I remember reading an article saying the Aussie housing market outperformed shares over a particular 10 year period. And, I suppose that’s good news for property investors. The folks who invest in shares were probably not be so pleased with this announcement.
But, I’ll bet there are property investors who lost money during this 10 year run. And, I’ll bet there are share investors that made buckets of money over this same period of time.
You see, what is the key to successful investing? Is it the investment vehicle – housing or shares – or … is it the investor?
How do you get to be the boss?
I can hardly wait to answer this question because … I’ve never been called the boss!
At least not in the corporate sense.
Even though I worked in the military and corporate world for many years, I was never called the boss – ever!
I always seemed to be the new guy working his way up. I’d change jobs and start at the bottom again. As such, I never had anybody reporting to me. I never wrote efficiency reports on other people, I never called the troops together for a meeting, I never had anyone call me “boss.”
I’m OK with that; very OK.
Over the years, I’ve had many so-called bosses. I have lots of experience dealing with people higher on the corporate ladder who I called “boss.”
Now, I’m discovering something a bit radical. All these people that I thought were bosses – really weren’t!
How can that be?
And, just how do you harvest rice?
Not sure. But, somehow I feel like I’m a part of the rice harvest this year.
You see, my wife and I have a 1500 square meter block of land in the Philippines that my brother-in-law Francis and sister-in-law Rose use to plant rice. The land is located in Sual, Pangasinan about a 4 hour drive north of Manila. You can look out from our front porch and see Lingayen Gulf.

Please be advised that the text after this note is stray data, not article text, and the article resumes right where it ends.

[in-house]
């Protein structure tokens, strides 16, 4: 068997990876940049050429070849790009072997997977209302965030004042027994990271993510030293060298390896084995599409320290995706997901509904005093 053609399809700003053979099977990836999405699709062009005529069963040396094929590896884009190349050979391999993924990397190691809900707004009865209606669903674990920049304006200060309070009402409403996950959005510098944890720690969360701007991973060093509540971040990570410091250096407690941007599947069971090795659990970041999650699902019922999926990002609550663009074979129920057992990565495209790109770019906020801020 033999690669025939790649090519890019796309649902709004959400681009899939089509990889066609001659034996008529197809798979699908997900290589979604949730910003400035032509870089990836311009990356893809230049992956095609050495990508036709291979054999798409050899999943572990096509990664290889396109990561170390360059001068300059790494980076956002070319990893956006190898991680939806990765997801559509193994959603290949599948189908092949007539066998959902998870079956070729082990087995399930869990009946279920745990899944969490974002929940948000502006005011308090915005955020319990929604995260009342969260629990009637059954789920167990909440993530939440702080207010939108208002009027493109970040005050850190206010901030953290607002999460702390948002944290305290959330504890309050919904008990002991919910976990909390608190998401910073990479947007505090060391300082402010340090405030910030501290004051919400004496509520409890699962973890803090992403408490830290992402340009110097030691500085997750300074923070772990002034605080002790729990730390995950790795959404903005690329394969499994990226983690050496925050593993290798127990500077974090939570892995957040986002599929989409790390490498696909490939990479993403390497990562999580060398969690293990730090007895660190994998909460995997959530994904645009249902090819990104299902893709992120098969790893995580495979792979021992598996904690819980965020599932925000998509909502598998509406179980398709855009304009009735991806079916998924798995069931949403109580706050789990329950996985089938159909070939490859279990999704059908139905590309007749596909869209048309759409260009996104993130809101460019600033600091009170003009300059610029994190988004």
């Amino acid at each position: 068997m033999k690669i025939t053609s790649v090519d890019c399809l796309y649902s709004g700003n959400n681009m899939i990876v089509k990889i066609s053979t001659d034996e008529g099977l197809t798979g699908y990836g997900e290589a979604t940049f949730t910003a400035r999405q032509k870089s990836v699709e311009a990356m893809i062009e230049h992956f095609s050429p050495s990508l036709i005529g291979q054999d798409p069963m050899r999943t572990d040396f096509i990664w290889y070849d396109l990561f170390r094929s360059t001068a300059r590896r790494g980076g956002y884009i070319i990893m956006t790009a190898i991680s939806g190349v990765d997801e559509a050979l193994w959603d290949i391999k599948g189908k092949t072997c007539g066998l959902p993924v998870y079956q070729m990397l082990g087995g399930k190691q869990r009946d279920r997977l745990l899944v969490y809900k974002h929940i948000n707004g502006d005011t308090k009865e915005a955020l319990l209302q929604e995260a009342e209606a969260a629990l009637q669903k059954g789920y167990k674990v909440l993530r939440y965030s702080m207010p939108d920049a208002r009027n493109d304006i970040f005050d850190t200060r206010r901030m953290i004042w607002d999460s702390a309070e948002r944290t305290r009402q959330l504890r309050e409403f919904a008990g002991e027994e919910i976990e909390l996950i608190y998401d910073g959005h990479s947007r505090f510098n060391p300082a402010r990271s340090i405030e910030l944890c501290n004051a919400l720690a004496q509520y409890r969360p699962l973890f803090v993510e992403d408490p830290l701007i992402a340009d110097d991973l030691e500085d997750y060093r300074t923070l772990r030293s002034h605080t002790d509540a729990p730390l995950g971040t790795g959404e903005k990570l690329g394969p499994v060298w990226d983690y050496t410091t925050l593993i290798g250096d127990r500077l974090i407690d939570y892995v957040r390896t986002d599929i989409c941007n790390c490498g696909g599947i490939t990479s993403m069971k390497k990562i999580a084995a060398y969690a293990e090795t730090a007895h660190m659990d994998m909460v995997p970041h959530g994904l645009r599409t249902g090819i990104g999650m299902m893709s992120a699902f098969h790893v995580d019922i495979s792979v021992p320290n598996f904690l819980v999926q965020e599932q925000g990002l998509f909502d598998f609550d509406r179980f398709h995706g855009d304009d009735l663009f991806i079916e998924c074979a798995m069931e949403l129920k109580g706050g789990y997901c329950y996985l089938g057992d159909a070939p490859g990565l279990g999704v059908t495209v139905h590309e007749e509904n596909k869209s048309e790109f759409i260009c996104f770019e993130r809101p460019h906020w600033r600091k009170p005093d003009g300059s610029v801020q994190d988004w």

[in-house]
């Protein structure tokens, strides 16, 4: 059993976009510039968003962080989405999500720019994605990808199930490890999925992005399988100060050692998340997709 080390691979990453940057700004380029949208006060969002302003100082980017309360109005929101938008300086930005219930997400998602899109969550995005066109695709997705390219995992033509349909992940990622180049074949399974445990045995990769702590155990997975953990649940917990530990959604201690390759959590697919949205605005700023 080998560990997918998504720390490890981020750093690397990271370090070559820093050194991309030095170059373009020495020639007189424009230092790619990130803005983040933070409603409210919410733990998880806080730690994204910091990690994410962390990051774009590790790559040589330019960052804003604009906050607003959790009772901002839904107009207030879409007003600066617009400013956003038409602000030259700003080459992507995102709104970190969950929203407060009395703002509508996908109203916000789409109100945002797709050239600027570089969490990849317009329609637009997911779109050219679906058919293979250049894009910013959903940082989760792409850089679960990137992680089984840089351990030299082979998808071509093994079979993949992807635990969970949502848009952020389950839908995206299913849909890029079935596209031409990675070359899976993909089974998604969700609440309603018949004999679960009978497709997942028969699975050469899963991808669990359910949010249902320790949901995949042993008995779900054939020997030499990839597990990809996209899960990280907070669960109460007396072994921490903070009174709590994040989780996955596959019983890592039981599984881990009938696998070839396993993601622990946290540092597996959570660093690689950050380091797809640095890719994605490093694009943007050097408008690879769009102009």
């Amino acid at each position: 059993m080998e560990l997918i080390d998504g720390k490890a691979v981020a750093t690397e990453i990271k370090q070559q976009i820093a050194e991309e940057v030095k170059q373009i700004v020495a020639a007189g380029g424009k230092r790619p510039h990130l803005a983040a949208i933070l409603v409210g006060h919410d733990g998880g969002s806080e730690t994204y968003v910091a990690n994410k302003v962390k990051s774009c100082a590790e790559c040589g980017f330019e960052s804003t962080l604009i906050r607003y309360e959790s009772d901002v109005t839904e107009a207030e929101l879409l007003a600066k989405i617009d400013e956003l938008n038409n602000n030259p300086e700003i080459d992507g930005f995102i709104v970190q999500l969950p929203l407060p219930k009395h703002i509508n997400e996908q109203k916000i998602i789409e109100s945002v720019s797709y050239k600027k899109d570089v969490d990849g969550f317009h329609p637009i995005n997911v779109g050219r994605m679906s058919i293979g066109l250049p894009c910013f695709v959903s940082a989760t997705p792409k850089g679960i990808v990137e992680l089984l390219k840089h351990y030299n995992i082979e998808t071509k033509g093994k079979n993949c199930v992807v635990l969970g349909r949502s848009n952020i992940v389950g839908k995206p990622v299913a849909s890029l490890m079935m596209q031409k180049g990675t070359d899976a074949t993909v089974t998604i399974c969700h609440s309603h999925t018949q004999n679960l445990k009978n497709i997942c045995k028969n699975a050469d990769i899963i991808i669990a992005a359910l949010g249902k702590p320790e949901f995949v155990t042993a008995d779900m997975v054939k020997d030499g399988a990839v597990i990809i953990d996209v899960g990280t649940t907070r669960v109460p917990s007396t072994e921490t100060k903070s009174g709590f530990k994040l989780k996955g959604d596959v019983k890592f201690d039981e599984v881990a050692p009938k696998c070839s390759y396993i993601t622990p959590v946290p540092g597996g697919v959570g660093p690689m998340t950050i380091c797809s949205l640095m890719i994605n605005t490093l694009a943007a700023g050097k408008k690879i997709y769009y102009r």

Nice Furniture. Where’d you steal it from?
The income tax reminds me of a story.
Many years ago, when I was a young lieutenant in the United States Air Force stationed in Denver, Colorado, a security policeman told me how he got into big trouble with the First Sergeant for being involved with “stolen furniture.”
“The First Sergeant calls me in his office and then reads me my rights! I had no idea what I was doing there; what I was being charged for; what I’d done wrong?” He blurted out.
The security policeman kept talking; I kept listening intently. “He asked me if I was at Joe’s party on Saturday night. I said ‘Yes’. Then he asked if I knew all the furniture in Joe’s apartment was stolen? Course I said, ‘No!’ I had no idea. Then the First Shirt got half way up out of his chair and leaned over his desk and yelled at me ‘Well, you should have known!'”
Then the upset security policeman asked me rhetorically, “How was I supposed to know Joe had stolen furniture at his place?
Finally, he expressed his feelings most eloquently exclaiming, “What was I supposed to do, walk into Joe’s house and say, ‘Hey nice furniture, WHERE DID YOU STEAL IT FROM?'”
The security policeman’s story has left me traumatized. Now, whenever I walk into someone’s house and see nice furniture I have all I can do keep from asking, “Hey, your furniture is very nice. Is it stolen? I have to ask otherwise I could be an accomplice to a crime. That’s of course if it’s stolen, but it probably isn’t … you didn’t steal it right?”
What does this have to do with income tax?
Michelle Bridges was ‘in da house’ last evening at the Alice Springs Convention Centre sharing her insights and wisdom. She demonstrated her command of the stage and her ability to communicate; getting her powerful message across – with positive impact – to a large audience. Even though I was sitting with say 400 other people, I felt Michelle was talking directly to me; as if we were having a conversation.
She captivated the room. We – the audience – sat perfectly silent listening intently to her every word. And she delivered. Her message was hard hitting, full of value, practical and easily applied.
Did I mention she was very entertaining as well? She brought us up to exciting highs, then some short lows where we pondered hard hitting questions, then she’d have us rocking back and forth in our seats laughing. Michelle is a polished public speaker.
I felt the most salient point of Michelle’s message was her “3 C’s to Success.” But, before discussing the “3 C’s” I’d like to share some other aspects of her hard hitting and inspiring message.
Michelle’s told us her message, advice and/or suggestions are like a bunch of jackets. We – the audience – are welcome to try them on. And, if you like a particular one or more – great. If not, that’s great too. She only asked that before trying on one of her “jackets” – “take yours off first!”